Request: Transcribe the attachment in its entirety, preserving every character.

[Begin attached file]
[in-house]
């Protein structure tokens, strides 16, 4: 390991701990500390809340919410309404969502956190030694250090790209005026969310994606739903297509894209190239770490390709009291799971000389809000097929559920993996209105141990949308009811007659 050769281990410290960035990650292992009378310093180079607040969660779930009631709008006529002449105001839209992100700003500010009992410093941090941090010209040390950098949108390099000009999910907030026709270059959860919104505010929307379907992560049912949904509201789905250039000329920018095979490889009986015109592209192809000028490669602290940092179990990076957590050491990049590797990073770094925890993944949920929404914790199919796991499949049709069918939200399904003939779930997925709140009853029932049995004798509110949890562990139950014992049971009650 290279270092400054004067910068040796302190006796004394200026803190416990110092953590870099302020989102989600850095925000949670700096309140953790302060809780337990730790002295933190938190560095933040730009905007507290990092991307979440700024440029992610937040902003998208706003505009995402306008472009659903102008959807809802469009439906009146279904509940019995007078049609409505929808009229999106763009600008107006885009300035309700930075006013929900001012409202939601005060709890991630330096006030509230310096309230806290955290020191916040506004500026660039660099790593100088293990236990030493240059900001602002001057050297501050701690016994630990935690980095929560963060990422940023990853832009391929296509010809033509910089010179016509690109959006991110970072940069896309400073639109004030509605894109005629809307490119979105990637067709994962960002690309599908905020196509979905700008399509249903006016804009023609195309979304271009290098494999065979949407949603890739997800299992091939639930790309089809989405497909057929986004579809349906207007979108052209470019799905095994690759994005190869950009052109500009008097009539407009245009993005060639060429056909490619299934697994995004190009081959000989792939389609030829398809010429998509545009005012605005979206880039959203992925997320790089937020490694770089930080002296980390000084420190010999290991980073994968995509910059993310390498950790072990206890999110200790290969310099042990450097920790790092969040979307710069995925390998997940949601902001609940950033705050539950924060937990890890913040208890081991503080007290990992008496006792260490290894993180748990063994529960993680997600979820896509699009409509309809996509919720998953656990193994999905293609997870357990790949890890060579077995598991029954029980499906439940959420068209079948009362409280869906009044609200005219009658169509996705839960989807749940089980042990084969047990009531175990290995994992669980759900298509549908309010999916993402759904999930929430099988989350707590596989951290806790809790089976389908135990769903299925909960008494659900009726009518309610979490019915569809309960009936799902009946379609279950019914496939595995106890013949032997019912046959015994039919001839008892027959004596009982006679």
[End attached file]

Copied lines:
[in-house]
């Protein structure tokens, strides 16, 4: 390991701990500390809340919410309404969502956190030694250090790209005026969310994606739903297509894209190239770490390709009291799971000389809000097929559920993996209105141990949308009811007659 050769281990410290960035990650292992009378310093180079607040969660779930009631709008006529002449105001839209992100700003500010009992410093941090941090010209040390950098949108390099000009999910907030026709270059959860919104505010929307379907992560049912949904509201789905250039000329920018095979490889009986015109592209192809000028490669602290940092179990990076957590050491990049590797990073770094925890993944949920929404914790199919796991499949049709069918939200399904003939779930997925709140009853029932049995004798509110949890562990139950014992049971009650 290279270092400054004067910068040796302190006796004394200026803190416990110092953590870099302020989102989600850095925000949670700096309140953790302060809780337990730790002295933190938190560095933040730009905007507290990092991307979440700024440029992610937040902003998208706003505009995402306008472009659903102008959807809802469009439906009146279904509940019995007078049609409505929808009229999106763009600008107006885009300035309700930075006013929900001012409202939601005060709890991630330096006030509230310096309230806290955290020191916040506004500026660039660099790593100088293990236990030493240059900001602002001057050297501050701690016994630990935690980095929560963060990422940023990853832009391929296509010809033509910089010179016509690109959006991110970072940069896309400073639109004030509605894109005629809307490119979105990637067709994962960002690309599908905020196509979905700008399509249903006016804009023609195309979304271009290098494999065979949407949603890739997800299992091939639930790309089809989405497909057929986004579809349906207007979108052209470019799905095994690759994005190869950009052109500009008097009539407009245009993005060639060429056909490619299934697994995004190009081959000989792939389609030829398809010429998509545009005012605005979206880039959203992925997320790089937020490694770089930080002296980390000084420190010999290991980073994968995509910059993310390498950790072990206890999110200790290969310099042990450097920790790092969040979307710069995925390998997940949601902001609940950033705050539950924060937990890890913040208890081991503080007290990992008496006792260490290894993180748990063994529960993680997600979820896509699009409509309809996509919720998953656990193994999905293609997870357990790949890890060579077995598991029954029980499906439940959420068209079948009362409280869906009044609200005219009658169509996705839960989807749940089980042990084969047990009531175990290995994992669980759900298509549908309010999916993402759904999930929430099988989350707590596989951290806790809790089976389908135990769903299925909960008494659900009726009518309610979490019915569809309960009936799902009946379609279950019914496939595995106890013949032997019912046959015994039919001839008892027959004596009982006679």